Too often when I play with amateurs their frustration level rises pretty quickly, as their score begins to climb over par. Keep in mind, the word par is all relative, and in relation to an expert player. Find out what your par is for the holes that you play and make the game more enjoyable — perhaps even lowering your score.
For instance, let's say that there is a long par 4 at your course that you cannot reach in two shots. Perhaps there are even some trouble areas, such as bunkers or a hazard down near the green.
Instead of playing it as a par 4 that requires you to hit a great drive, a fantastic fairway wood, a superb pitch/chip and a one putt, play it as a par 5. You will probably agree that you normally shoot five or more on that hole often, so a 4 isn’t your par.
Next time you play a hole like that, hit your drive, hit an iron to safety (taking all of the trouble out of play) and hit your third shot onto the green. Now (more times than not) you have just taken a big number out of play and may even sink that putt.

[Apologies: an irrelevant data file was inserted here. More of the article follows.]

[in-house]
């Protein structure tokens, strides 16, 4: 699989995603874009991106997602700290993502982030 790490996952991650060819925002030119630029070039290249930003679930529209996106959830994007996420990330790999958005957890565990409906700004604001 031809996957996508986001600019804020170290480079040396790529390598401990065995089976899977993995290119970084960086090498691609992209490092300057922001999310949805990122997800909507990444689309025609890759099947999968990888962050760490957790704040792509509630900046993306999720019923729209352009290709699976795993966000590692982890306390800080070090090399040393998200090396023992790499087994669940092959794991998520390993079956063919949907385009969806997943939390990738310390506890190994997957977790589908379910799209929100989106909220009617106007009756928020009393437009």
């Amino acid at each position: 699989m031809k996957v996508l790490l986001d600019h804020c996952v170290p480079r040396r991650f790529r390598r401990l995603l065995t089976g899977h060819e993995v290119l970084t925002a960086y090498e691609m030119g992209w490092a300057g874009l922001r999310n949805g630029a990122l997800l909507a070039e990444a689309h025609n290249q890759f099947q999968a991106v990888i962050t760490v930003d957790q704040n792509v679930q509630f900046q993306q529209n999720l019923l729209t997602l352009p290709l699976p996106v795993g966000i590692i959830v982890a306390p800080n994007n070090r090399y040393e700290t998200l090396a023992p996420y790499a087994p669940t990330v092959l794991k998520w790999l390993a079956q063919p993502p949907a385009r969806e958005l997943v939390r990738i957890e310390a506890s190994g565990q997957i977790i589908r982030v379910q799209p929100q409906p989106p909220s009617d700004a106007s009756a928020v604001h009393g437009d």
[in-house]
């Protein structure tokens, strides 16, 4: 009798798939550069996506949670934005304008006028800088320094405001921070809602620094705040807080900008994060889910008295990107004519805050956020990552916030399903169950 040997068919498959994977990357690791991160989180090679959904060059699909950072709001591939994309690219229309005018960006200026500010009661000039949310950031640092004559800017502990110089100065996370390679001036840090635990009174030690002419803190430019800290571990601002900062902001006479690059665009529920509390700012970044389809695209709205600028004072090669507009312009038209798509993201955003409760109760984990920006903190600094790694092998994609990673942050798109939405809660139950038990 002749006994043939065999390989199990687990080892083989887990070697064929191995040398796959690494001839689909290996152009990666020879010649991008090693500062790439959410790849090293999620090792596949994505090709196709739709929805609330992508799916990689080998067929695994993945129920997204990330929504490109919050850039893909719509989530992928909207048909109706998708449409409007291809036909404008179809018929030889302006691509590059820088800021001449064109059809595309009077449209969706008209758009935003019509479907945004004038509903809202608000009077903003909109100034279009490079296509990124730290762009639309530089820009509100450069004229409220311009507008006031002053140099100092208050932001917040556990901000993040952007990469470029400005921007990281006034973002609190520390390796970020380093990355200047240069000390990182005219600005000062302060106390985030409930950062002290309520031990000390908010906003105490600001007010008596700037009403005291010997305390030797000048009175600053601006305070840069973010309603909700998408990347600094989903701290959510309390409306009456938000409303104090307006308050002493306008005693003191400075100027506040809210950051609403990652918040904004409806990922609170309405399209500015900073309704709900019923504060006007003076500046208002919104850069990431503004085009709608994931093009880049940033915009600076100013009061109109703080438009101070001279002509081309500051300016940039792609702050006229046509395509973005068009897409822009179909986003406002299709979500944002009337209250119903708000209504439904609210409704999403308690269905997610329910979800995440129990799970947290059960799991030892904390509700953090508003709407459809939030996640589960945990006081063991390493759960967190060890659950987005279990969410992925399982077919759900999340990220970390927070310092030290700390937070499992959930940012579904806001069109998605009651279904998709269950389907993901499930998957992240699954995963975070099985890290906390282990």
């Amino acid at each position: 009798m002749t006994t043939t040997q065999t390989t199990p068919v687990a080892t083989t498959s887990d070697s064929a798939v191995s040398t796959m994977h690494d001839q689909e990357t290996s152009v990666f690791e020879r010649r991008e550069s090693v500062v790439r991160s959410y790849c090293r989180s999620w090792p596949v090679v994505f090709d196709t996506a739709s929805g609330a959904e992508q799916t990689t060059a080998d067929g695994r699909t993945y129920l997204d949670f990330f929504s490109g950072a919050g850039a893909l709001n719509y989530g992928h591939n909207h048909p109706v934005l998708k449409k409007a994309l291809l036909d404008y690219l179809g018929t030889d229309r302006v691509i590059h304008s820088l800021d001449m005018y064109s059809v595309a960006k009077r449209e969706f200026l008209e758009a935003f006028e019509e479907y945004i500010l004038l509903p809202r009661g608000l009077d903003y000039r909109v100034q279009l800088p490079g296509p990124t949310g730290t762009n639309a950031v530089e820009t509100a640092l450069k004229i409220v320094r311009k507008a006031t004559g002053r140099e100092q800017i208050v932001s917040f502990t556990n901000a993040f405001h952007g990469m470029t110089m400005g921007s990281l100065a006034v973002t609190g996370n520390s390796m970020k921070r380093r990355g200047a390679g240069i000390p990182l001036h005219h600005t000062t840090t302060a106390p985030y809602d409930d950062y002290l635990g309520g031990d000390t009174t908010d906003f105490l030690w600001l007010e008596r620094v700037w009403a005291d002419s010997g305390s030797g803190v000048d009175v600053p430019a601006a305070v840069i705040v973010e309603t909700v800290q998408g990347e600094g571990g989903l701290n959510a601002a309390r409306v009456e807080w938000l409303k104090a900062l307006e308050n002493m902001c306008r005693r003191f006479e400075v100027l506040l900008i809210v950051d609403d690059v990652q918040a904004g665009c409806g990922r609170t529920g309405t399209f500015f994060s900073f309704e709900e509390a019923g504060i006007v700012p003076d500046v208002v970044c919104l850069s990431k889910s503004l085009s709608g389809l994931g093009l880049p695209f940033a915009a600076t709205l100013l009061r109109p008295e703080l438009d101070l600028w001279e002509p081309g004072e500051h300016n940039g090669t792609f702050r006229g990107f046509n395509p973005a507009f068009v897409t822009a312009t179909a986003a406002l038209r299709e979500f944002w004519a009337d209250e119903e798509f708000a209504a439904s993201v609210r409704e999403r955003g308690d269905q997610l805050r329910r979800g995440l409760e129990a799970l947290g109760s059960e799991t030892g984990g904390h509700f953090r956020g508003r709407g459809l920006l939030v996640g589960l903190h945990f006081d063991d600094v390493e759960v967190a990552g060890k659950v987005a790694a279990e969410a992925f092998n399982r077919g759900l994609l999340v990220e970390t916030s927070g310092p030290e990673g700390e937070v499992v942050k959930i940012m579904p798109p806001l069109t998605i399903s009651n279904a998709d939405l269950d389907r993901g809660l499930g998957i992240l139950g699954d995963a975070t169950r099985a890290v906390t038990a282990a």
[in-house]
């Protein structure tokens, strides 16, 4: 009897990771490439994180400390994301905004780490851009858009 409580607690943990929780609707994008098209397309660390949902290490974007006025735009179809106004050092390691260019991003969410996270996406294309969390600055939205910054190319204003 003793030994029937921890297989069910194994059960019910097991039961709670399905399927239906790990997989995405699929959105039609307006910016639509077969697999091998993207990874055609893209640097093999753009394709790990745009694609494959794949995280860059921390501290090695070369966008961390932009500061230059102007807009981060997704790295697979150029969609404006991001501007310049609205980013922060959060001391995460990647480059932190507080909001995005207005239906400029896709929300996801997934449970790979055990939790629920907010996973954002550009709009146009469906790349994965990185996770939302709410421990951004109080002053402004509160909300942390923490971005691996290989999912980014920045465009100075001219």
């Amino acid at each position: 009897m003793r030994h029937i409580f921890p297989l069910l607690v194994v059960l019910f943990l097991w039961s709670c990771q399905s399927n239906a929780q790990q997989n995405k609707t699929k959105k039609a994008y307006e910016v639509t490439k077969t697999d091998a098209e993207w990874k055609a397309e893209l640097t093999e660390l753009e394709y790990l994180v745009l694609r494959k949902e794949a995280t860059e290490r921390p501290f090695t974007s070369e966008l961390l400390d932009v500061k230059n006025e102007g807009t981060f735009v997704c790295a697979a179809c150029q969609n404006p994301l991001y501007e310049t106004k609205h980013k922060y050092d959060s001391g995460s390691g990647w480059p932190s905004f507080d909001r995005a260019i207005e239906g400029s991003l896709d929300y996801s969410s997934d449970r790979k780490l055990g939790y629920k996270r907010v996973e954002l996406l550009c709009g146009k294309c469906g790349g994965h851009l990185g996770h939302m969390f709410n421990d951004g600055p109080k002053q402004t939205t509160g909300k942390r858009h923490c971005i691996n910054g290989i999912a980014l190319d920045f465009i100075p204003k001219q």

Many players cannot reach most of the holes in regulation, so try playing for 1-over the par number in your mind. I think you will be surprised how often you do make the real par, and how few times you make the dreaded big number.
Tips by Rosedale Golf & Country Club PGA Professional and Director of Instruction Steve Whidden.
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Coats for kids
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